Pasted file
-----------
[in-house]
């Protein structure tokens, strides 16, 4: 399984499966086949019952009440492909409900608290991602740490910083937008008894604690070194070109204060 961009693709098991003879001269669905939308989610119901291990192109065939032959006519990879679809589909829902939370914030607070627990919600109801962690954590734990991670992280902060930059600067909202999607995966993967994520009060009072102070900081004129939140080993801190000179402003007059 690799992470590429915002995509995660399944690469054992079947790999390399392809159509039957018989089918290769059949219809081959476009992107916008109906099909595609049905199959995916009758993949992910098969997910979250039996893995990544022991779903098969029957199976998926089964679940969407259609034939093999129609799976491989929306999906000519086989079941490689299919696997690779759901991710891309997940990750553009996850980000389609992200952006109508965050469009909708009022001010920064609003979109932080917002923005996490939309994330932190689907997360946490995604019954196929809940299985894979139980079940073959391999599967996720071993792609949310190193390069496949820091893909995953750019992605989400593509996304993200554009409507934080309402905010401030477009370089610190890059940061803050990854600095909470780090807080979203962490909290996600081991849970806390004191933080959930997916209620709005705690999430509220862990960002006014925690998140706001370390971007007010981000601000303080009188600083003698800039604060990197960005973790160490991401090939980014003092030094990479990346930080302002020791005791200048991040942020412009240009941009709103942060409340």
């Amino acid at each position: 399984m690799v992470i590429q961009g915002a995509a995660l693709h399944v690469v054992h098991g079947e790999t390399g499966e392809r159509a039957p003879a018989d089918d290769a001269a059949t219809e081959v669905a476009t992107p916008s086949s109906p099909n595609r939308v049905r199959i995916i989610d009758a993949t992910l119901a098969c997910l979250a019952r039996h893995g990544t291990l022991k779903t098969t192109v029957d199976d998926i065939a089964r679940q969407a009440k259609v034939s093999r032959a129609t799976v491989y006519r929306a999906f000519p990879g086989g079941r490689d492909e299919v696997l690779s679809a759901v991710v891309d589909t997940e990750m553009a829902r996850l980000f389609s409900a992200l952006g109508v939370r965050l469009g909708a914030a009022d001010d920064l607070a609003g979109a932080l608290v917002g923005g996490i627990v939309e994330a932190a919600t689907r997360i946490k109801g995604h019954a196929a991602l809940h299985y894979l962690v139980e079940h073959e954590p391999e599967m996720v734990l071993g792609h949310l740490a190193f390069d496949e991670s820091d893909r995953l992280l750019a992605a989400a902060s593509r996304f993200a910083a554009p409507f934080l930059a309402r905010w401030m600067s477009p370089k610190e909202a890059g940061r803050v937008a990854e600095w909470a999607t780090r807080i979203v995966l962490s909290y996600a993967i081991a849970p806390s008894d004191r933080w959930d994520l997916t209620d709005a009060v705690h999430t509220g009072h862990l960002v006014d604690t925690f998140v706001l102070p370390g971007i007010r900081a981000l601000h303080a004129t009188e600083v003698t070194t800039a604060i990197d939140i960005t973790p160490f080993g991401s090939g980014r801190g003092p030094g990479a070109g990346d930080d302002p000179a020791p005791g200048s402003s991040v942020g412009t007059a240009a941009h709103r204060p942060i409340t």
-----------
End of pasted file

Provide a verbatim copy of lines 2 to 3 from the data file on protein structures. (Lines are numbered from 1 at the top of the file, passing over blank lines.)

């Protein structure tokens, strides 16, 4: 399984499966086949019952009440492909409900608290991602740490910083937008008894604690070194070109204060 961009693709098991003879001269669905939308989610119901291990192109065939032959006519990879679809589909829902939370914030607070627990919600109801962690954590734990991670992280902060930059600067909202999607995966993967994520009060009072102070900081004129939140080993801190000179402003007059 690799992470590429915002995509995660399944690469054992079947790999390399392809159509039957018989089918290769059949219809081959476009992107916008109906099909595609049905199959995916009758993949992910098969997910979250039996893995990544022991779903098969029957199976998926089964679940969407259609034939093999129609799976491989929306999906000519086989079941490689299919696997690779759901991710891309997940990750553009996850980000389609992200952006109508965050469009909708009022001010920064609003979109932080917002923005996490939309994330932190689907997360946490995604019954196929809940299985894979139980079940073959391999599967996720071993792609949310190193390069496949820091893909995953750019992605989400593509996304993200554009409507934080309402905010401030477009370089610190890059940061803050990854600095909470780090807080979203962490909290996600081991849970806390004191933080959930997916209620709005705690999430509220862990960002006014925690998140706001370390971007007010981000601000303080009188600083003698800039604060990197960005973790160490991401090939980014003092030094990479990346930080302002020791005791200048991040942020412009240009941009709103942060409340």
């Amino acid at each position: 399984m690799v992470i590429q961009g915002a995509a995660l693709h399944v690469v054992h098991g079947e790999t390399g499966e392809r159509a039957p003879a018989d089918d290769a001269a059949t219809e081959v669905a476009t992107p916008s086949s109906p099909n595609r939308v049905r199959i995916i989610d009758a993949t992910l119901a098969c997910l979250a019952r039996h893995g990544t291990l022991k779903t098969t192109v029957d199976d998926i065939a089964r679940q969407a009440k259609v034939s093999r032959a129609t799976v491989y006519r929306a999906f000519p990879g086989g079941r490689d492909e299919v696997l690779s679809a759901v991710v891309d589909t997940e990750m553009a829902r996850l980000f389609s409900a992200l952006g109508v939370r965050l469009g909708a914030a009022d001010d920064l607070a609003g979109a932080l608290v917002g923005g996490i627990v939309e994330a932190a919600t689907r997360i946490k109801g995604h019954a196929a991602l809940h299985y894979l962690v139980e079940h073959e954590p391999e599967m996720v734990l071993g792609h949310l740490a190193f390069d496949e991670s820091d893909r995953l992280l750019a992605a989400a902060s593509r996304f993200a910083a554009p409507f934080l930059a309402r905010w401030m600067s477009p370089k610190e909202a890059g940061r803050v937008a990854e600095w909470a999607t780090r807080i979203v995966l962490s909290y996600a993967i081991a849970p806390s008894d004191r933080w959930d994520l997916t209620d709005a009060v705690h999430t509220g009072h862990l960002v006014d604690t925690f998140v706001l102070p370390g971007i007010r900081a981000l601000h303080a004129t009188e600083v003698t070194t800039a604060i990197d939140i960005t973790p160490f080993g991401s090939g980014r801190g003092p030094g990479a070109g990346d930080d302002p000179a020791p005791g200048s402003s991040v942020g412009t007059a240009a941009h709103r204060p942060i409340t």